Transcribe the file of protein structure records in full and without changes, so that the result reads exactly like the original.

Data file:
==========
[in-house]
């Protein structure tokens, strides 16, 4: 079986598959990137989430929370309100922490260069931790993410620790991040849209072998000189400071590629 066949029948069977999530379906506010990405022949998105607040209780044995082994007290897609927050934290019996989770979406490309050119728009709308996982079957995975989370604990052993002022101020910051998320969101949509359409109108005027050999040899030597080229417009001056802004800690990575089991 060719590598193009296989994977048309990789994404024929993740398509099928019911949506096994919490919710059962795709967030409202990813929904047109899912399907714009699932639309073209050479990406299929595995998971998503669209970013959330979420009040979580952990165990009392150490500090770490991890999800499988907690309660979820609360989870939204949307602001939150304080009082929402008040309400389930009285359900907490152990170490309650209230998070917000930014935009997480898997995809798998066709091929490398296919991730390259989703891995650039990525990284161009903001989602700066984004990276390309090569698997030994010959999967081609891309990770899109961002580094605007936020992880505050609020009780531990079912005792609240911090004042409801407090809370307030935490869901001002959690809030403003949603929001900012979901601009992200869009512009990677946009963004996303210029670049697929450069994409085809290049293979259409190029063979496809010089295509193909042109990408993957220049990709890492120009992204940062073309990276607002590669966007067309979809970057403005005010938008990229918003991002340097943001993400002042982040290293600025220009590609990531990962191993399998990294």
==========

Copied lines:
[in-house]
């Protein structure tokens, strides 16, 4: 079986598959990137989430929370309100922490260069931790993410620790991040849209072998000189400071590629 066949029948069977999530379906506010990405022949998105607040209780044995082994007290897609927050934290019996989770979406490309050119728009709308996982079957995975989370604990052993002022101020910051998320969101949509359409109108005027050999040899030597080229417009001056802004800690990575089991 060719590598193009296989994977048309990789994404024929993740398509099928019911949506096994919490919710059962795709967030409202990813929904047109899912399907714009699932639309073209050479990406299929595995998971998503669209970013959330979420009040979580952990165990009392150490500090770490991890999800499988907690309660979820609360989870939204949307602001939150304080009082929402008040309400389930009285359900907490152990170490309650209230998070917000930014935009997480898997995809798998066709091929490398296919991730390259989703891995650039990525990284161009903001989602700066984004990276390309090569698997030994010959999967081609891309990770899109961002580094605007936020992880505050609020009780531990079912005792609240911090004042409801407090809370307030935490869901001002959690809030403003949603929001900012979901601009992200869009512009990677946009963004996303210029670049697929450069994409085809290049293979259409190029063979496809010089295509193909042109990408993957220049990709890492120009992204940062073309990276607002590669966007067309979809970057403005005010938008990229918003991002340097943001993400002042982040290293600025220009590609990531990962191993399998990294």